A Living Legacy

(from left): Jack Hylan, Julia Wood, Candice Roland and Leah Tams

History lurks just under the surface at the University of Mary Washington. Every brick, every tree, every bench on Campus Walk could tell a story from the university’s 106-year history. A group of UMW students hears echoes of those stories – and has found their place in them – thanks to an innovative history course. Century America is a small, private, online course, taught by Professors Jeffrey McClurken from UMW and Ellen Holmes Pearson from the University of North Carolina Asheville, who instruct students from nine different public liberal arts colleges. The course, funded by the Council of Public Liberal Arts Colleges (COPLAC) and the Teagle Foundation, invites each participating school to discover what life was like at their institution 100 years ago and to share those stories as part of a digital exhibition. “I already loved Mary Washington history, but it has given me a greater appreciation for the school now that I have an understanding of its legacy and this whole … [Read more...]

Digital Native

Caitlin Murphy '12 works at PBS in Washington, D.C.

Caitlin Murphy ’12 knew she was prepared for a job that combined her history and digital studies degrees and thought a position at PBS would be the perfect fit. Not long after she submitted her application, Murphy got a call from the internationally renowned public broadcasting network. They had reviewed her resume and delved into her online portfolio, which she developed while a student at the University of Mary Washington, and it wasn’t long before she had the job. “When I applied for the position, they said my online portfolio was one of the main reasons they had contacted me,” Murphy said. “It really helped me get a foot in the door. I don’t think I would have gotten called if I hadn’t had the portfolio I did.” Murphy is a program associate at the PBS headquarters just outside Washington, D.C. She screens upcoming programs, like “Masterpiece Theatre” or “Foyle’s War,” to make sure they meet PBS’ standards. The position requires an eye for detail and the ability to … [Read more...]

Bringing History to Life

Carrie Schlupp '13 examines James Monroe's apron as part of the "World of James Monroe" history course.

The fifth president of the United States owned an apron, kept two dueling pistols and wrote thousands of letters during his life. University of Mary Washington students are experiencing a rare in-depth look at James Monroe’s life firsthand through the objects that were most important to him. “The World of James Monroe” history course, offered for the first time this semester, provides insight into the late 1700s and early 1800s in an innovative way. “I am endlessly fascinated by historical artifacts, and this course has shown me how much we can learn from them and what kind of new questions they can raise for historians,” said senior Leah Tams, one of 22 students in the class. The course contextualizes objects and documents owned and written by James Monroe and examines the social norms of the early Republic through polite culture, daily life, and expansion. Jarod Kearney, the curator for the James Monroe Museum, regularly brings artifacts from the museum to the class … [Read more...]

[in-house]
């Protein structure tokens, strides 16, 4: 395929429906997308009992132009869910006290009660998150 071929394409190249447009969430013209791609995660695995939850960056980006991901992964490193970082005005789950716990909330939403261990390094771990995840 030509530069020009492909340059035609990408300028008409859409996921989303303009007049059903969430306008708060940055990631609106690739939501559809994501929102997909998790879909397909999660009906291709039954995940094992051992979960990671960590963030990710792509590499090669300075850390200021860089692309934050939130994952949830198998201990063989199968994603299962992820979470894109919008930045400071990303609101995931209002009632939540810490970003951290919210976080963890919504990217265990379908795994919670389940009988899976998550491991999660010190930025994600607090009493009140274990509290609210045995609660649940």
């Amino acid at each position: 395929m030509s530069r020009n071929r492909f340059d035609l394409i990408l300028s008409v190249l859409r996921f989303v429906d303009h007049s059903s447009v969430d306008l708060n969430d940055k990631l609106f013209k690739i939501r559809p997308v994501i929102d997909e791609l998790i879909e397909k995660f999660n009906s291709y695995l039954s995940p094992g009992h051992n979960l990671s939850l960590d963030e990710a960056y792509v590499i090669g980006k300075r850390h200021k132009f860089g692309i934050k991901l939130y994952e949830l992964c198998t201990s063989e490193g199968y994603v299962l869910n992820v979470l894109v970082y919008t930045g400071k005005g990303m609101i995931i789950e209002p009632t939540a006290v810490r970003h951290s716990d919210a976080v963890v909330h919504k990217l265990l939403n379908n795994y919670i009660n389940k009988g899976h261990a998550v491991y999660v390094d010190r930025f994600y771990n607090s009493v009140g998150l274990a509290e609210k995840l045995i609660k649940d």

History Lessons

Jeff McClurken, associate professor and department chair of history and American studies, is an expert on American history, the Civil War and digital history. He makes connections between the old and the new and blends history and technology in his teaching.

Students rule in Jeffrey McClurken’s history classes. His creative and tech-savvy charges have a say in everything from the syllabus to assignments and provide insight on the new and innovative courses taught by the associate professor and chair in the Department of History and American Studies. McClurken, an expert in Civil War history and a sought-after presenter on digital learning, says the experience is just as beneficial for him as it is for the students. “I am inspired by and driven by those interactions with students,” said McClurken. That’s just what happened in a seminar two years ago. When students questioned the technology behind communications and how the Internet affects the way they think and learn, McClurken put them to work designing a History of the Information Age course. They co-wrote the course syllabus with McClurken, even providing input on assignments and topic areas to cover. “We not only learned the content, we also learned how to create … [Read more...]

History in the Making

Bruce O'Brien 4

Some might say Professor of History Bruce O’Brien is stuck in the Middle Ages – he might thank you for the compliment in Old English. O’Brien is leading an international collaborative effort called the Early English Laws Project, which aims to re-edit and translate all 150 of the early English laws issued between 600 to 1225 and make them accessible to the public through an online database. In light of the 800th anniversary of the Magna Carta, the project takes a new resonance. “This will make early law codes accessible to anyone,” he said, noting that laws like the Magna Carta have influenced some of the most important legal documents in history, including the Declaration of Independence and the United States Constitution. O’Brien is the academic lead of the project, a collaboration between the Institute of Historical Research at the University of London and the Department of Digital Humanities at King’s College London. The initial launch of the project in January … [Read more...]